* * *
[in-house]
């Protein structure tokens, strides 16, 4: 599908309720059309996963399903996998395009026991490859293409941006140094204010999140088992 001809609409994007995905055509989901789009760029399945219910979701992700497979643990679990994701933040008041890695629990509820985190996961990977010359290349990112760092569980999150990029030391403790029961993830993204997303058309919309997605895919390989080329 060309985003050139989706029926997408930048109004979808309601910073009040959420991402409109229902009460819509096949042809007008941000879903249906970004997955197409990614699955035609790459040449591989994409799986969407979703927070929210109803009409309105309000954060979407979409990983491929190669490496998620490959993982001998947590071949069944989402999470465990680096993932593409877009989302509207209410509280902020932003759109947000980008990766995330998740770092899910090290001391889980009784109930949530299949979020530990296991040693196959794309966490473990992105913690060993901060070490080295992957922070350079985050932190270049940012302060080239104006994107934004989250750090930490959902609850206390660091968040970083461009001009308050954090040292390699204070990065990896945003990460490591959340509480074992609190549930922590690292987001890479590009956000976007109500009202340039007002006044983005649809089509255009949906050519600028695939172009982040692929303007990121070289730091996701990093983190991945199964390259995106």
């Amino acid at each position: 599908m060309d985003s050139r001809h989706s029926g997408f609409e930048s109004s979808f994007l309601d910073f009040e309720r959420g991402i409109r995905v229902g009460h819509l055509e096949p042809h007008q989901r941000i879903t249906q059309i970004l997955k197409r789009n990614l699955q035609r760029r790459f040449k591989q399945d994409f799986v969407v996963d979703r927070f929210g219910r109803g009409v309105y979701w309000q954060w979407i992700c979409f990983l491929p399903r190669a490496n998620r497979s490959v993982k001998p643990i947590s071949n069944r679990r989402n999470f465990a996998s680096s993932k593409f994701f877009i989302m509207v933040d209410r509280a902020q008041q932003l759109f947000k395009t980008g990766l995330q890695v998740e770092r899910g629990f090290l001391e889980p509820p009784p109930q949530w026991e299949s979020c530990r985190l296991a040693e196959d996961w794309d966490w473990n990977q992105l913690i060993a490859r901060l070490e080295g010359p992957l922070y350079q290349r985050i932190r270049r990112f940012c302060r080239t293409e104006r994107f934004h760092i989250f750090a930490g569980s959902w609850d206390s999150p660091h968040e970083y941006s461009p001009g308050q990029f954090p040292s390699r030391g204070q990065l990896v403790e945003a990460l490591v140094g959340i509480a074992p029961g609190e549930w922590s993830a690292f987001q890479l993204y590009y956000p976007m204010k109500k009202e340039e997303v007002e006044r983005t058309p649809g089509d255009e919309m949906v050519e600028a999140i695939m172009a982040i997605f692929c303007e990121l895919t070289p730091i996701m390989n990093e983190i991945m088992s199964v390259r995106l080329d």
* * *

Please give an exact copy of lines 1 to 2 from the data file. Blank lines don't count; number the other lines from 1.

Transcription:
[in-house]
């Protein structure tokens, strides 16, 4: 599908309720059309996963399903996998395009026991490859293409941006140094204010999140088992 001809609409994007995905055509989901789009760029399945219910979701992700497979643990679990994701933040008041890695629990509820985190996961990977010359290349990112760092569980999150990029030391403790029961993830993204997303058309919309997605895919390989080329 060309985003050139989706029926997408930048109004979808309601910073009040959420991402409109229902009460819509096949042809007008941000879903249906970004997955197409990614699955035609790459040449591989994409799986969407979703927070929210109803009409309105309000954060979407979409990983491929190669490496998620490959993982001998947590071949069944989402999470465990680096993932593409877009989302509207209410509280902020932003759109947000980008990766995330998740770092899910090290001391889980009784109930949530299949979020530990296991040693196959794309966490473990992105913690060993901060070490080295992957922070350079985050932190270049940012302060080239104006994107934004989250750090930490959902609850206390660091968040970083461009001009308050954090040292390699204070990065990896945003990460490591959340509480074992609190549930922590690292987001890479590009956000976007109500009202340039007002006044983005649809089509255009949906050519600028695939172009982040692929303007990121070289730091996701990093983190991945199964390259995106």